Denham

(The following story was shared by 90-year-old Jack Denham of Wadley to salute all veterans on Veteran's Day.)

I went into the army on July 8, 1952. My first stop was Fort Jackson, where I took 16 weeks of infantry basic. I got sent home for seven days and was then flown to Seattle, Wash. On the 23rd day of December, we loaded on a ship. When we left out, I can remember the Army Band was playing "So Long, It's Been Good to Know You."

We got out into the Pacific Ocean, and we hit a storm and we had to turn south and go directly into the storm because it was a small ship, just 31 feet long. We eventually made it to Japan and stayed there about a week. From there we went on to Korea. I remember they throwed a rope ladder off the side of the ship, and that's how we went ashore.

When I went up, they put me in the 7th Infantry Division. I met some boys from Indiana, one named Jack Digman. That night we was eating chow, and he was going on patrol. First, second and third platoon were the ones that pulled patrols, and 4th Platoon was heavy artillery. I remember he told me, "Jack, if we can make it through one month, they say we have a good chance of getting to go home." That night he got in a hand-to-hand fight and got a bayonet stuck in his head. I stayed in touch with his mother and daddy for several years, and then I just quit hearing from them. I kinda figured that eventually he died.

I was on top of Pork Chop Ridge during the ceasefire. I was in the 32nd Regiment, and we were trying to get to the top to relieve another regiment because they had got shot up so bad that they had to have some help. On July 27 when the ceasefire was set up, it was 10 in the morning. At 10:10 we started moving back. The only thing that really happened to me was my feet froze and I got a scar on one of my fingers where a piece of shrapnel hit me.

My feet froze and they got in a bad mess. One time we got pinned down while on patrol in a creek that was froze. We laid there for about three hours before they quit shelling us. When they quit, the sergeant hollered for us to get up and let's go. I was trying to get up, and they thought I was asleep. I told them I wasn't asleep, I just can't move. I was just about froze to death.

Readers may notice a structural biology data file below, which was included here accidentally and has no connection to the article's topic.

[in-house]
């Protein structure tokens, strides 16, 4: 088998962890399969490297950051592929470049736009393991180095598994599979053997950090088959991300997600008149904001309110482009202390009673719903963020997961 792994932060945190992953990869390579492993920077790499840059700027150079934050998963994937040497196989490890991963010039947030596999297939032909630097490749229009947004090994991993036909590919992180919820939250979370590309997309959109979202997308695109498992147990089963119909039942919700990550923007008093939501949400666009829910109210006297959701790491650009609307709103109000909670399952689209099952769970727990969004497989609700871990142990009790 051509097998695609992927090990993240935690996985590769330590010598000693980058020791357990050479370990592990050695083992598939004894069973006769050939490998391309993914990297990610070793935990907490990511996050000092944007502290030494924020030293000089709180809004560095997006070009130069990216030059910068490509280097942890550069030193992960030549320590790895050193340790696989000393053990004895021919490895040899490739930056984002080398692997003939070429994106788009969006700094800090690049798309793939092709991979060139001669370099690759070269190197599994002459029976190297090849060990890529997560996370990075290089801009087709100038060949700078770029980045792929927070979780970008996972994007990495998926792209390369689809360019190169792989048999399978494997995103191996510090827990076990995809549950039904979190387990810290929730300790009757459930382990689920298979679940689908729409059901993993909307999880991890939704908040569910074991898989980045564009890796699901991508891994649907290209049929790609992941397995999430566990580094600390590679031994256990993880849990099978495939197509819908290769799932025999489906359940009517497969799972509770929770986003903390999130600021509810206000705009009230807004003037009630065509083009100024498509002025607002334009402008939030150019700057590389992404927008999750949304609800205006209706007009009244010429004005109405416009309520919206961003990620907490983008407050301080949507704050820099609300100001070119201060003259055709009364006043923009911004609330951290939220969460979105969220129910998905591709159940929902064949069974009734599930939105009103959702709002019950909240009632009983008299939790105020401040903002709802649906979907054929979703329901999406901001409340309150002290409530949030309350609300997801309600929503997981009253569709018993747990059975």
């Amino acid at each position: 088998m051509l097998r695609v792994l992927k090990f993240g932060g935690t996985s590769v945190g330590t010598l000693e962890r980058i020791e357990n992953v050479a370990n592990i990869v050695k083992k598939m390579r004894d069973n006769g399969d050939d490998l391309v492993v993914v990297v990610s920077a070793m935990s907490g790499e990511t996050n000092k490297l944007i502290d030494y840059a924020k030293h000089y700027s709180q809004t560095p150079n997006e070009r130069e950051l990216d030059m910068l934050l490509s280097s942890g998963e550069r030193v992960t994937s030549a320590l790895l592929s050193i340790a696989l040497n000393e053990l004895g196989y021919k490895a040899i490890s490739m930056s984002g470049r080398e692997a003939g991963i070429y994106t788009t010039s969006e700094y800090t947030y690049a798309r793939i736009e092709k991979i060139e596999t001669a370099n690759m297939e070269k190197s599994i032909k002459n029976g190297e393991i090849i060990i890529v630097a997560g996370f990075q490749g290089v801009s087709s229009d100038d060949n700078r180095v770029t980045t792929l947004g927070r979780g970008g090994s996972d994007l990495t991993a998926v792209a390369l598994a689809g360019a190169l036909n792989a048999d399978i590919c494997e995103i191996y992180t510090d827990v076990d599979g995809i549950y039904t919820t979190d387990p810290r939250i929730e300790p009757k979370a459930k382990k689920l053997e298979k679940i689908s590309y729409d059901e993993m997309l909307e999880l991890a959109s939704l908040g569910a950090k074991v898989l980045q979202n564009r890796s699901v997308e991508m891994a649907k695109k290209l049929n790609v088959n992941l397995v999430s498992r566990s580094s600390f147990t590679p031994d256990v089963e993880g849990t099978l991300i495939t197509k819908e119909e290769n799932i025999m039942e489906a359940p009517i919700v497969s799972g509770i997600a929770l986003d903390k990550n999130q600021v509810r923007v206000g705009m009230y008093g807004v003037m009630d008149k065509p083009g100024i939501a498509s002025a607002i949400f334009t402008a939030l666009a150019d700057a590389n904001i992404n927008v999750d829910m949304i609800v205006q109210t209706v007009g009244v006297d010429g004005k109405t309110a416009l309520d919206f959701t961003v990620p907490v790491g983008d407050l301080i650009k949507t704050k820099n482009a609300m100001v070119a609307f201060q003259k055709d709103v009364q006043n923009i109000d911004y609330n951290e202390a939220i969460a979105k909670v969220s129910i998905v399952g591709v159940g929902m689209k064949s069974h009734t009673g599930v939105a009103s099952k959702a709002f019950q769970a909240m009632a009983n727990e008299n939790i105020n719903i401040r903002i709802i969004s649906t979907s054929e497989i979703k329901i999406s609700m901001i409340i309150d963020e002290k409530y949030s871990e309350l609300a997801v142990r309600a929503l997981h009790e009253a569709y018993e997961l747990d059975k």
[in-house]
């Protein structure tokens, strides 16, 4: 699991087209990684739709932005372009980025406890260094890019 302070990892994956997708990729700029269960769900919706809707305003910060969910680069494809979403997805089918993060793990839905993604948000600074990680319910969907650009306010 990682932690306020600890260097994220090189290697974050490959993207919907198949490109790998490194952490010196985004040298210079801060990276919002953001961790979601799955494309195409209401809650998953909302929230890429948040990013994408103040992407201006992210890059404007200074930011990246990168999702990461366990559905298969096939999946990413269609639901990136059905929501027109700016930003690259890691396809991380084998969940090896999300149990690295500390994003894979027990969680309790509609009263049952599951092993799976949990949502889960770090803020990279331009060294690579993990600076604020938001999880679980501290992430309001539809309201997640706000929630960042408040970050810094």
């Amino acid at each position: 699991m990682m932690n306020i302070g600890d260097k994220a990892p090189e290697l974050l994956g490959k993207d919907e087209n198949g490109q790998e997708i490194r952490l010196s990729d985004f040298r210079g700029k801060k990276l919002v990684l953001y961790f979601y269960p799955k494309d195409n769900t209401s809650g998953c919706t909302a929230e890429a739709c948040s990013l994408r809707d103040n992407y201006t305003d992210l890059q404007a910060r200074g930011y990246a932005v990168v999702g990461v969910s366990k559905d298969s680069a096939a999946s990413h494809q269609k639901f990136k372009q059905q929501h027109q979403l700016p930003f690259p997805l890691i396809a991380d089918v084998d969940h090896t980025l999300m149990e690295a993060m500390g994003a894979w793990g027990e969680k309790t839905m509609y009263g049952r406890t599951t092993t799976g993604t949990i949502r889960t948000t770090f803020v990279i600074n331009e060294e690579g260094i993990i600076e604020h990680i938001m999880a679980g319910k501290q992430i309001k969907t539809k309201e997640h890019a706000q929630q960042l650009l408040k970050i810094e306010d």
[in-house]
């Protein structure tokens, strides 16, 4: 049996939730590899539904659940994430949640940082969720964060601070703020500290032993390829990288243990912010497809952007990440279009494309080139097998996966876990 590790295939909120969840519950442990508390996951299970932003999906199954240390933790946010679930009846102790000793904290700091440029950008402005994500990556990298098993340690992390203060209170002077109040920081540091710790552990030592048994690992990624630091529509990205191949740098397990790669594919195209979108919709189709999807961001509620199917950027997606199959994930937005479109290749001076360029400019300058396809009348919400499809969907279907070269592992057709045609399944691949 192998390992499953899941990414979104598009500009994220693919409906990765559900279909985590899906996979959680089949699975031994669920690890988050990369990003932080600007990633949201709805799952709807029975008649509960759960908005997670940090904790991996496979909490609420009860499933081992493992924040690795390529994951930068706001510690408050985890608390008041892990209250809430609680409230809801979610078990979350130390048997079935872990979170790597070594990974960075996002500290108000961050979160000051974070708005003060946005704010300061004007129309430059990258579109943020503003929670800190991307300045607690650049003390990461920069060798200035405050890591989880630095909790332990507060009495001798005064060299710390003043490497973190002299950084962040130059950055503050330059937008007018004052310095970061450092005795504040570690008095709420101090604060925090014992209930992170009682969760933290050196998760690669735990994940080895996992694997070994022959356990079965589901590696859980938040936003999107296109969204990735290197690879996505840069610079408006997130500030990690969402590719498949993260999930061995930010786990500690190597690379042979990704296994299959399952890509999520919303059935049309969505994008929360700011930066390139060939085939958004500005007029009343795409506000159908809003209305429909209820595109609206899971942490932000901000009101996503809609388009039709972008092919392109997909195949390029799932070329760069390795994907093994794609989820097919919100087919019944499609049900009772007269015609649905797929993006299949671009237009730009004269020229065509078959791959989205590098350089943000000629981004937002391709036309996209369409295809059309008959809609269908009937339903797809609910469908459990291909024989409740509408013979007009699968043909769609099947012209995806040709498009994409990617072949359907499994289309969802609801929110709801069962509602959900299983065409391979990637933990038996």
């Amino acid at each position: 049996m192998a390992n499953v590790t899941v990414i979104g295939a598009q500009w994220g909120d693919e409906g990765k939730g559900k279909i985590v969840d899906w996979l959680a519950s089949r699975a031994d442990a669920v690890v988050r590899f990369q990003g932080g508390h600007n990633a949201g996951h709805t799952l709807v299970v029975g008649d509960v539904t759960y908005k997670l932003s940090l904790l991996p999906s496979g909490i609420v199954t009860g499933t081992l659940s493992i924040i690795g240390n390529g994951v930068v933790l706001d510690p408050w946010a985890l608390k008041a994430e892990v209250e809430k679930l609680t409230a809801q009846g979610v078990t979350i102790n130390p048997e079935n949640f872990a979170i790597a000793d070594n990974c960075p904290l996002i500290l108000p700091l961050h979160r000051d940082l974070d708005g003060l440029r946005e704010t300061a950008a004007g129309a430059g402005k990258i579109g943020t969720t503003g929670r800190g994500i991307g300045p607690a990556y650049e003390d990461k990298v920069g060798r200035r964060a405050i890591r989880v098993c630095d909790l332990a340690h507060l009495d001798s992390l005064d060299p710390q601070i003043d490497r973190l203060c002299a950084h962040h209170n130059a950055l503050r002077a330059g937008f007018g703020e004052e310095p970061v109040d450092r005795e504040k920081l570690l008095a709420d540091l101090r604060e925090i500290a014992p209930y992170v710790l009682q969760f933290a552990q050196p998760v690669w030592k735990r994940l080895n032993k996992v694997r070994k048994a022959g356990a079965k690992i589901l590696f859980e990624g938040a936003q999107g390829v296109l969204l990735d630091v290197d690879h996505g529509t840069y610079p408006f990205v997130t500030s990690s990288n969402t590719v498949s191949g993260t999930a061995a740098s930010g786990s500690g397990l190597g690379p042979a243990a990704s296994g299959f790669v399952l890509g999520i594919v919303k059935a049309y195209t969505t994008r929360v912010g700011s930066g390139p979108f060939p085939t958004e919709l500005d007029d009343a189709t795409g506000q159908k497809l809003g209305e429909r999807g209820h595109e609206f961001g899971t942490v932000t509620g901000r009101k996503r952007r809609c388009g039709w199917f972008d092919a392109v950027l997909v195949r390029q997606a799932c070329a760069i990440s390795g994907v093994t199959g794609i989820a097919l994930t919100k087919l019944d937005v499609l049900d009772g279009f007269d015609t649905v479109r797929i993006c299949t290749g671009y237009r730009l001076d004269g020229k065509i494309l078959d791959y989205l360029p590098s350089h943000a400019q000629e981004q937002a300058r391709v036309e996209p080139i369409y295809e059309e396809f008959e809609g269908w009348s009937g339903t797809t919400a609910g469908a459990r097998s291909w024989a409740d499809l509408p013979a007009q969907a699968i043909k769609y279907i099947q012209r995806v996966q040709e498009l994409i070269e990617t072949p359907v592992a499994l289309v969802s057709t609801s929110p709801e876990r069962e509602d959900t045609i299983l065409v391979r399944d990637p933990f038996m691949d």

My platoon sergeant was a kid from Indiana, and we got surrounded by a Chinese patrol, and he said, "Boys, we going to have to fight our way out of here." I was the new man and had the BAR automatic weapon. We got out, but some of the boys lost their lives. My sergeant got put in for a battlefield commission, and I got put in for a Bronze Star. I never heard anything else about it, and finally after I had been out for several years, I got my medals and my two Bronze Stars.

After the ceasefire, they transferred some of the older ones out of the infantry, and they put me in the 7th Division Military Police Company. They started having some USO shows over there, and so I got some real good duty as the division commander's bodyguard. Among those were some generals and majors. I remember they came down one night and told me to pack my duffle bag and rotate out.

I left there and went back to Japan for three or four days and loaded back on a ship headed to Okinawa. We loaded up some cars and some Air Force guys and came through the islands of Hawaii and came into San Francisco. If we had come through the Suez Canal, I would have been completely around the world. I made it back home in February. I stayed in Korea 11 months and two weeks. In California we got on a troop train to head home.

I remember when we stopped for a break, two boys got off to get some whiskey and got left. As we were crossing the Rocky Mountains and into Kansas City, those boys somehow got back on the train and were never missed. They said they could see the troop train ahead of them while going across the Rocky Mountains.

I finally got 30 days at home, then went back to Arkansas for about six weeks and then got released.

Jack said he had a real experience, but there were a lot of things he does not want to relive.

Denham said, "I salute all the veterans and may God bless those that are serving now."

(0) comments

Welcome to the discussion.

Keep it Clean. Please avoid obscene, vulgar, lewd, racist or sexually-oriented language.
PLEASE TURN OFF YOUR CAPS LOCK.
Don't Threaten. Threats of harming another person will not be tolerated.
Be Truthful. Don't knowingly lie about anyone or anything.
Be Nice. No racism, sexism or any sort of -ism that is degrading to another person.
Be Proactive. Use the 'Report' link on each comment to let us know of abusive posts.
Share with Us. We'd love to hear eyewitness accounts, the history behind an article.